#1
In black metal in particular there are moments when the drums help the guitarist, but often they play against. It can be 130bpm, the guitar plays 16th triplets and the drums do non-triplet 32th. The question is how do you keep the rhythm if the drums don't help?
#3
Check this:



From 0:04 as I said the guitar plays 3 notes per beat and the drums do 4.
As you can see, the drums go just like a machine gun, whithout any emphasizing of the quarters I could stick to.

From 0:16 the drums start doing triplets as the guitar does and things get easier:

This is another situation. The guitar plays 4 per beat, drums do 3 (4:50)
Last edited by ptrtss at Nov 22, 2016,
#4
ptrtssUltimately you need to be able to provide ypour own time source. If you know the beats per bar, and track that (i.e. what you tap your foot to), that's most of the battle.
https://soundcloud.com/jerry-kramskoy-1
#5
to practice these kinds of rhythms, I suggest starting with 3 over 2.

Set the metronome to 60 and just count every other click. That's your downbeat. Now try to play a triplet, ignoring the upbeat click. Stomp your foot on the downbeat if you have to, to stay in time. The trick is to keep your focus on downbeat. Once you can do 3 over 2 at a slower tempo, you pretty much have the skill for other goofy rhythms, though 5s and 7s can be tough.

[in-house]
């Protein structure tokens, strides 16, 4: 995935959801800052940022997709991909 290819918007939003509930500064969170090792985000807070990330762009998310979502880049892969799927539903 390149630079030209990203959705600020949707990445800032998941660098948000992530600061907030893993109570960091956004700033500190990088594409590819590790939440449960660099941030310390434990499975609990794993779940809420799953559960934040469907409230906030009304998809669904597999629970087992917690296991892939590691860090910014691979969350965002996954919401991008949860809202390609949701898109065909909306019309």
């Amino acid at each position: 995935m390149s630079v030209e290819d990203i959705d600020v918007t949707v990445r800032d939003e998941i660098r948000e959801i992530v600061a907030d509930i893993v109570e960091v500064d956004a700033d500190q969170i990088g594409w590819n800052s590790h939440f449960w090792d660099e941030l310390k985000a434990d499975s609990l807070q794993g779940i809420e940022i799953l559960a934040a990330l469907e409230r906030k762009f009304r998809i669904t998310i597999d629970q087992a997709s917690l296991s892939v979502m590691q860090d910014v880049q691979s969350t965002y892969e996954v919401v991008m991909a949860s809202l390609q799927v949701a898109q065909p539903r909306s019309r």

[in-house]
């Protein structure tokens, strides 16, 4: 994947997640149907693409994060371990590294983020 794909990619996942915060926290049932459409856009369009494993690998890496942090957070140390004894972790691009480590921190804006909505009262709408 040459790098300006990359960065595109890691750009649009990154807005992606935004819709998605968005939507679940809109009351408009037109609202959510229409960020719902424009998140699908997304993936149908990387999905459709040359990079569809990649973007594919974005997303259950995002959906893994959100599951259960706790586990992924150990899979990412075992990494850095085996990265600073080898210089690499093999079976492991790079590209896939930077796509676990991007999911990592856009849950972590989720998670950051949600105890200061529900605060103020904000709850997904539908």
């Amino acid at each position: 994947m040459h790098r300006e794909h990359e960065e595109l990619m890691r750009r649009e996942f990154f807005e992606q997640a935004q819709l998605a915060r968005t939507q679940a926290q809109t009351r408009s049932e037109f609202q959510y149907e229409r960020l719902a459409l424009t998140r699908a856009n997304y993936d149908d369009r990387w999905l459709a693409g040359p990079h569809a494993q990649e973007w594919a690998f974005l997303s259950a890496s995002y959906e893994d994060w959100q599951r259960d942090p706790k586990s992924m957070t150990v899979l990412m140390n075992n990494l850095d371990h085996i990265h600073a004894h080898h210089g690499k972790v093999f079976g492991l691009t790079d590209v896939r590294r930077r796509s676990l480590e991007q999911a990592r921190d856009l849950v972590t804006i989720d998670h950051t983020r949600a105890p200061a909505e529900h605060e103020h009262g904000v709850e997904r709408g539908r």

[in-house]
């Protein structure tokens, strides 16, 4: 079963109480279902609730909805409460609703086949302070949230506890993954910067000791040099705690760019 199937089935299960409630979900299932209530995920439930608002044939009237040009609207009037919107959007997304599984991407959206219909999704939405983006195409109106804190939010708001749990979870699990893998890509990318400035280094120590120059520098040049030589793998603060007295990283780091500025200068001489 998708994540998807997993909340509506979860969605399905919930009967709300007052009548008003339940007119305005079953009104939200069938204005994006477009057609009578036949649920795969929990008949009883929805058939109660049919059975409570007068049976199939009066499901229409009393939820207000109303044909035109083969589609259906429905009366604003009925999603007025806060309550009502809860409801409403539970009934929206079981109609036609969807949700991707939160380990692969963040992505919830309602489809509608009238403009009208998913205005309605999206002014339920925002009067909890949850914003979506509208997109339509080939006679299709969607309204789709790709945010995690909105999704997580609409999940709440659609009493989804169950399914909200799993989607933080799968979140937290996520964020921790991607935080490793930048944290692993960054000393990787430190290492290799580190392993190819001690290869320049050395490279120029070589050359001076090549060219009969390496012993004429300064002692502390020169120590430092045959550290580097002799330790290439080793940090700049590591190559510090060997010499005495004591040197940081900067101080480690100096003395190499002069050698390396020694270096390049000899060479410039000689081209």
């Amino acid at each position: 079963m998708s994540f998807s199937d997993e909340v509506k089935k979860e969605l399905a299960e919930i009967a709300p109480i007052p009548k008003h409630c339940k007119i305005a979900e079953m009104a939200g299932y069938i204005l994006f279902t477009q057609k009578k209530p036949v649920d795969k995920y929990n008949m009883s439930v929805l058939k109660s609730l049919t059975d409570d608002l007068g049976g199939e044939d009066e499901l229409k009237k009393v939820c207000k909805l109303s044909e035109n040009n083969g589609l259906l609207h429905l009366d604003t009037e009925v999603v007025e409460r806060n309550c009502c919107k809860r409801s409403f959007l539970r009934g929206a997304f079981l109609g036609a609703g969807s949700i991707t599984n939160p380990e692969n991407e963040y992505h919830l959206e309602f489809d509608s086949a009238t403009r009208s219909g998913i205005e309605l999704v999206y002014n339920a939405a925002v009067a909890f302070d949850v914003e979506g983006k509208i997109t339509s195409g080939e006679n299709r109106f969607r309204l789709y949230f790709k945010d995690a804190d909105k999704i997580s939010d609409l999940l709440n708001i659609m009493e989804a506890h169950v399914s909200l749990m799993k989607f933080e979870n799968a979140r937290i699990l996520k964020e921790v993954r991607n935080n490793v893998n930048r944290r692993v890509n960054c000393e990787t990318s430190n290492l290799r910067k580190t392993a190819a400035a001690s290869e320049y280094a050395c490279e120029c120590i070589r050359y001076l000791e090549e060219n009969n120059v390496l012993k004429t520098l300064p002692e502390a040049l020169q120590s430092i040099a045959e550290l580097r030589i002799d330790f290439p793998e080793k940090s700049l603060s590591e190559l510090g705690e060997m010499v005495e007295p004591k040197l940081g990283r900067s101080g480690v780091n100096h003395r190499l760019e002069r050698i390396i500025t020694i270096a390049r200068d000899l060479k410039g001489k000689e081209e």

#6
cdgraves Thank you, good advice. I have to tell though that there're two approaches I'm currently thinking of.

One is what you suggested: slow tempo methronome and a lot of practice.

The other is trying to leverage the fact that it's the tremolos do 3 beats, not the melody.

I feel there's a chance I'll manage to build up a tremolo autopilot, and that'll enable me to concentrate on the beats.
#7
Well, a technique can't really develop without the rhythm holding it together. When you're working on fast subdivisions, it's best to start with the slow subdivisions and phase in the faster ones. Remember that tremolo doesn't just mean "fast as possible". It's a specific subdivision, likely 16th, 32nd, or sextuplet, which means that you're either playing on time or not on time. Once you can do the heavily syncopated accents, you can fill in with the faster subdivisions in between. Otherwise you're likely to develop the "skill" of keeping accurate count while playing out of time.
Last edited by cdgraves at Nov 28, 2016,